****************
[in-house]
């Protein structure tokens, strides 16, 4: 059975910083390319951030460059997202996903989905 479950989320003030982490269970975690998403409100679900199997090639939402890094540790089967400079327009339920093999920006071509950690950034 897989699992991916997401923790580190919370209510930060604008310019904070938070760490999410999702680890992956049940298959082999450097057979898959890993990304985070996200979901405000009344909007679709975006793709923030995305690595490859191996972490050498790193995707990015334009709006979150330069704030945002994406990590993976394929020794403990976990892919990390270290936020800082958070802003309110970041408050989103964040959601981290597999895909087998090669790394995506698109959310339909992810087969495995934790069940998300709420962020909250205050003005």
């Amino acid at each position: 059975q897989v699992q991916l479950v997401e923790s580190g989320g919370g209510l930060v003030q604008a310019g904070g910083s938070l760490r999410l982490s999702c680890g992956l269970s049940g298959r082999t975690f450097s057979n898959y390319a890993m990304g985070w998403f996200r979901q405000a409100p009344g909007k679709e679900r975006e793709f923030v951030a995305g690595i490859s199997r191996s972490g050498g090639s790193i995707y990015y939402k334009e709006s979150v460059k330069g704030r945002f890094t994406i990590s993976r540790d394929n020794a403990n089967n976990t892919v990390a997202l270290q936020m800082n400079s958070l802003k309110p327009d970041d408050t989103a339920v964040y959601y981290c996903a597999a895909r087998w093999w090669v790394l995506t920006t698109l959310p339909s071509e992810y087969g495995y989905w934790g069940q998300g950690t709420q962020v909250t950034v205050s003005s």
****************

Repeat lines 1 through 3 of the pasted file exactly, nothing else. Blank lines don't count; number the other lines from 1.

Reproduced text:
[in-house]
């Protein structure tokens, strides 16, 4: 059975910083390319951030460059997202996903989905 479950989320003030982490269970975690998403409100679900199997090639939402890094540790089967400079327009339920093999920006071509950690950034 897989699992991916997401923790580190919370209510930060604008310019904070938070760490999410999702680890992956049940298959082999450097057979898959890993990304985070996200979901405000009344909007679709975006793709923030995305690595490859191996972490050498790193995707990015334009709006979150330069704030945002994406990590993976394929020794403990976990892919990390270290936020800082958070802003309110970041408050989103964040959601981290597999895909087998090669790394995506698109959310339909992810087969495995934790069940998300709420962020909250205050003005």
């Amino acid at each position: 059975q897989v699992q991916l479950v997401e923790s580190g989320g919370g209510l930060v003030q604008a310019g904070g910083s938070l760490r999410l982490s999702c680890g992956l269970s049940g298959r082999t975690f450097s057979n898959y390319a890993m990304g985070w998403f996200r979901q405000a409100p009344g909007k679709e679900r975006e793709f923030v951030a995305g690595i490859s199997r191996s972490g050498g090639s790193i995707y990015y939402k334009e709006s979150v460059k330069g704030r945002f890094t994406i990590s993976r540790d394929n020794a403990n089967n976990t892919v990390a997202l270290q936020m800082n400079s958070l802003k309110p327009d970041d408050t989103a339920v964040y959601y981290c996903a597999a895909r087998w093999w090669v790394l995506t920006t698109l959310p339909s071509e992810y087969g495995y989905w934790g069940q998300g950690t709420q962020v909250t950034v205050s003005s």